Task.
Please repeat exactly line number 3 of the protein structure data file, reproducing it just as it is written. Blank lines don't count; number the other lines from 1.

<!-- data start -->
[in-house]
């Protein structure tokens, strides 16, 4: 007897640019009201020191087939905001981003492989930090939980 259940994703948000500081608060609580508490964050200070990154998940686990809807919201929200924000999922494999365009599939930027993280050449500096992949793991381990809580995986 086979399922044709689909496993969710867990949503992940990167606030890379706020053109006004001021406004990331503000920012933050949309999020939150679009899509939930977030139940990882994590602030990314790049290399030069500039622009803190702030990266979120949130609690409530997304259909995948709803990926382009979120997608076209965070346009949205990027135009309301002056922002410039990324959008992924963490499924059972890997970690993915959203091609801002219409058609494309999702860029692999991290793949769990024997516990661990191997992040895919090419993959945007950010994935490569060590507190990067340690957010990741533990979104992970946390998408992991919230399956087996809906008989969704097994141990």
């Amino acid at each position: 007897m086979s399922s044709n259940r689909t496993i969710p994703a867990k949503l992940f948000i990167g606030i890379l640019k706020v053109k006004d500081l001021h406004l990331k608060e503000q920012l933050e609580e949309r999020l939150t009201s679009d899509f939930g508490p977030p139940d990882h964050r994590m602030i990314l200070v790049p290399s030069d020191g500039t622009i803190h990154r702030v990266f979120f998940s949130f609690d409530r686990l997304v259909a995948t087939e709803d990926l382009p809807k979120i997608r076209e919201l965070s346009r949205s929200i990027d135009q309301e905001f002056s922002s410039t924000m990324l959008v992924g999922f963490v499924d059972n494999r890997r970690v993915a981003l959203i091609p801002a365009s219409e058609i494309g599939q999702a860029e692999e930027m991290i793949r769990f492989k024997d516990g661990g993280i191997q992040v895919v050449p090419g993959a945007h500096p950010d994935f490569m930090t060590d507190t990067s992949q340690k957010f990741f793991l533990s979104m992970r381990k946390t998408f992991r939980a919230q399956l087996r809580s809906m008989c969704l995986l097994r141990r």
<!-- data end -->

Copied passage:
């Amino acid at each position: 007897m086979s399922s044709n259940r689909t496993i969710p994703a867990k949503l992940f948000i990167g606030i890379l640019k706020v053109k006004d500081l001021h406004l990331k608060e503000q920012l933050e609580e949309r999020l939150t009201s679009d899509f939930g508490p977030p139940d990882h964050r994590m602030i990314l200070v790049p290399s030069d020191g500039t622009i803190h990154r702030v990266f979120f998940s949130f609690d409530r686990l997304v259909a995948t087939e709803d990926l382009p809807k979120i997608r076209e919201l965070s346009r949205s929200i990027d135009q309301e905001f002056s922002s410039t924000m990324l959008v992924g999922f963490v499924d059972n494999r890997r970690v993915a981003l959203i091609p801002a365009s219409e058609i494309g599939q999702a860029e692999e930027m991290i793949r769990f492989k024997d516990g661990g993280i191997q992040v895919v050449p090419g993959a945007h500096p950010d994935f490569m930090t060590d507190t990067s992949q340690k957010f990741f793991l533990s979104m992970r381990k946390t998408f992991r939980a919230q399956l087996r809580s809906m008989c969704l995986l097994r141990r």